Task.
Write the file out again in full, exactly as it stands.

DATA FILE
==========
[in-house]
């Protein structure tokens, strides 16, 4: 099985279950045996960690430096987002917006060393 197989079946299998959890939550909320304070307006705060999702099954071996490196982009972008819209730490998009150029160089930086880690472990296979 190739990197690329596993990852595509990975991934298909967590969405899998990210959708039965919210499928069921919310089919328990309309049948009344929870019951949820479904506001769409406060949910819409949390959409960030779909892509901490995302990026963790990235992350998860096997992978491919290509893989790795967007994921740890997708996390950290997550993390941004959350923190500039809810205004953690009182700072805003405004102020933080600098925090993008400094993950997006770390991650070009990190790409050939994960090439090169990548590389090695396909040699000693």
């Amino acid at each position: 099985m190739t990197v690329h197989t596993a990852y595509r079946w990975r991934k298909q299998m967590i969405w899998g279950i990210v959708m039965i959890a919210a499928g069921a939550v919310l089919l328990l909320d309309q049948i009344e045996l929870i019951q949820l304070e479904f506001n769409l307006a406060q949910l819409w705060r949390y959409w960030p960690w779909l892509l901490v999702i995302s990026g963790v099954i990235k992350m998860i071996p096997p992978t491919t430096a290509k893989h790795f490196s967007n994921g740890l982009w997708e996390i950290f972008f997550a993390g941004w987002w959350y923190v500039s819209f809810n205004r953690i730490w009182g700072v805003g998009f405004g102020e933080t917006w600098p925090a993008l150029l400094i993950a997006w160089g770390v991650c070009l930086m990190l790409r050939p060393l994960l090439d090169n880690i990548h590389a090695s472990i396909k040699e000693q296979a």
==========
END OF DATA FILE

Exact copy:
[in-house]
């Protein structure tokens, strides 16, 4: 099985279950045996960690430096987002917006060393 197989079946299998959890939550909320304070307006705060999702099954071996490196982009972008819209730490998009150029160089930086880690472990296979 190739990197690329596993990852595509990975991934298909967590969405899998990210959708039965919210499928069921919310089919328990309309049948009344929870019951949820479904506001769409406060949910819409949390959409960030779909892509901490995302990026963790990235992350998860096997992978491919290509893989790795967007994921740890997708996390950290997550993390941004959350923190500039809810205004953690009182700072805003405004102020933080600098925090993008400094993950997006770390991650070009990190790409050939994960090439090169990548590389090695396909040699000693």
């Amino acid at each position: 099985m190739t990197v690329h197989t596993a990852y595509r079946w990975r991934k298909q299998m967590i969405w899998g279950i990210v959708m039965i959890a919210a499928g069921a939550v919310l089919l328990l909320d309309q049948i009344e045996l929870i019951q949820l304070e479904f506001n769409l307006a406060q949910l819409w705060r949390y959409w960030p960690w779909l892509l901490v999702i995302s990026g963790v099954i990235k992350m998860i071996p096997p992978t491919t430096a290509k893989h790795f490196s967007n994921g740890l982009w997708e996390i950290f972008f997550a993390g941004w987002w959350y923190v500039s819209f809810n205004r953690i730490w009182g700072v805003g998009f405004g102020e933080t917006w600098p925090a993008l150029l400094i993950a997006w160089g770390v991650c070009l930086m990190l790409r050939p060393l994960l090439d090169n880690i990548h590389a090695s472990i396909k040699e000693q296979a």